Both Britain and France wanted the Ottoman Empire maintained, whilst Russia saw the territorial client and expansionist advantages. Britain mediated between Russia and the Ottomans, Nicholas II agreed but the Ottomans wanted changes to the agreement, Nicholas rejected and prepared immediately for war.
The Ottoman Empire controlled the Danubian Principalities (Under an Ottoman *suzerainty-today part of modern Romania) in 1853. On the 18th of July 1853, Russian troops entered the Principalities. The preceding tensions between Russia and the Ottomans were fought during 12 separate wars between the 16th – 20th Centuries, the earliest being in 1611, known collectively as the Russo-Turkish wars.
Suzerainty is a small state that has been absorbed into a Major Power, but has its own autonomy, being indirectly ruled. The Ottoman Empire was defeated and had to accept terms set by Nicholas during the Russo-Turkish wars, the wars were one of the longest conflicts in European history.
On the 16th of October the Ottomans under Omar Pasha, sought assurances of assistance from France and Britain. Having received them, the Ottoman Empire declared war on Russia. An alliance of France, Britain, the Ottoman Empire, and the Italian kingdom of Sardinia went to war with Russia.
Action in the Crimea
The Russian Army advanced on Sillistra (modern Bulgaria), the Ottomans put in a strong defence , halting the Russian assault. In a separate action, the port town of Kars was put under siege by the Russians, which the Ottomans tried to reinforce. A Russian fleet defeated the Ottomans at the Battle of Sinop in November 1853.
A minor skirmish also occurred at Kostence. The allied commanders decided to attack Russia’s main Naval base at Sevastopol, Crimea. After some further military preparations, an allied force landed and advanced on the peninsula. At the Battle of Alma the Russian forces were defeated after the allies had marched to a point just south of Sebastopol on 25 September 1854.
The famous Siege of Sevastopol commenced thereafter under appalling weather conditions for both sides. The Russian forces conducted a counterattack on the British forces at the Battle of Balaclava on 25 October and were repulsed but the British Army was depleted after the engagement. The Battle of Inkerman in November 1854 was fought to a stalemate, but there was no possibility of retreat from the mainland for the British-Franco coalition.
The small state of Sardinia sent an expeditionary force to the Crimea in 1855, joining the Franco-British and Ottoman alliance in the siege of Sevastopol which settled in, pinning down Russian forces, conditions again were terrible for both sides.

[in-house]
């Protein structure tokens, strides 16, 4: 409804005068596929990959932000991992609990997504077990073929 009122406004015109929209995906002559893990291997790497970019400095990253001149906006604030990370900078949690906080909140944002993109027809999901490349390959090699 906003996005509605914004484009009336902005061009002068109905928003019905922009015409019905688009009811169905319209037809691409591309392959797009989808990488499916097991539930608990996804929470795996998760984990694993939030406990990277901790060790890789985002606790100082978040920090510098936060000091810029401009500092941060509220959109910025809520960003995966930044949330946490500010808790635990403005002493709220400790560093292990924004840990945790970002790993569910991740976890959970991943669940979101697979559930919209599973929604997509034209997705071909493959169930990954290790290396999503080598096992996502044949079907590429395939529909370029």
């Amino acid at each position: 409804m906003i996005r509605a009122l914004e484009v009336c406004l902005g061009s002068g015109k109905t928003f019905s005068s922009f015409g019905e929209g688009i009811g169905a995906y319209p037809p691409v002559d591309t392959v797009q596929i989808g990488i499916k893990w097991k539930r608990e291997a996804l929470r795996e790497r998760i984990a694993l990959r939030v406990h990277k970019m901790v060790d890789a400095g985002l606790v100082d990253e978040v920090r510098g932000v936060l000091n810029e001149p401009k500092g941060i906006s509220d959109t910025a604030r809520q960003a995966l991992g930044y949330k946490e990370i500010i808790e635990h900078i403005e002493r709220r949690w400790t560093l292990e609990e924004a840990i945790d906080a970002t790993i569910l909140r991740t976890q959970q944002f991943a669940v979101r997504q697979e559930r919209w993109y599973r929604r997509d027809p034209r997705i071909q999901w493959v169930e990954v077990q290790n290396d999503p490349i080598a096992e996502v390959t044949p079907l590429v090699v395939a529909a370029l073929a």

The Siege lasted 11 months, the French also launched a separate assault on Fort Malakoff on 8th of September 1855. The siege on the Fort at Malakoff was an important victory for the Allied alliance as the winning of the battle ended the Siege of Sevastopol after 11 months.
The Russians were hemmed in and isolated, with the prospect of a major European military attack, Russian forces decided to surrender in March 1856. The Battles at Malakoff, the little Redan and Great Redan although very bloody with many casualties, can be considered a great military feat by both the French and British forces combined.
The destruction of the Russian Black Sea fleet at Sevastopol, although drawn from unlimited Russian resources from both sea and land had been a defeat for the Russians and Nicholas I, as he had put so much emphasis on such a small geographical area, for no gain . The limited resources of the Allied alliance having been resupplied by sea, convinced him that further excursions against the Ottoman Empire would be met with the same reaction by the Allied alliance.
Tsar Nicholas completely removed his army and naval forces from Sevastopol and the Crimea, destroying all their equipment whilst pulling out. The Russians would hold no fortification on the Black Sea after Sevastopol.
The Peace Treaty of Paris
Hostilities were official ended between Russian and the Franco-British, allied alliance on 30th March 1856 in Paris bringing at and to the Crimean War. The Treaty was facilitated at the Congress of Paris.
Conditions of the treaty were the total neutralization of the Black Sea coast with the removal of all military fortifications, with provisions that no further naval fleet activity nor seaports could be built for access by naval forces by either side. Commercial trade would be guaranteed exclusively without hindrance.
The treaty diminished Russia’s influence in the region. The conditions for the return of Sevastopol and towns in Southern Crimea were militarily entirely restricted, with no storage or movement of military hardware being permitted on the Black Sea shoreline.
The Crimean War although restricted to one region on the Black Sea coast had major European significance as essentially the very end of expansionist ambitions of a Major Power had been ended after the Napoleonic Wars. The next conflicts that occurred in Central Europe would be the German Wars of Unification and the Franco-Prussian War, between 1851 – 1871.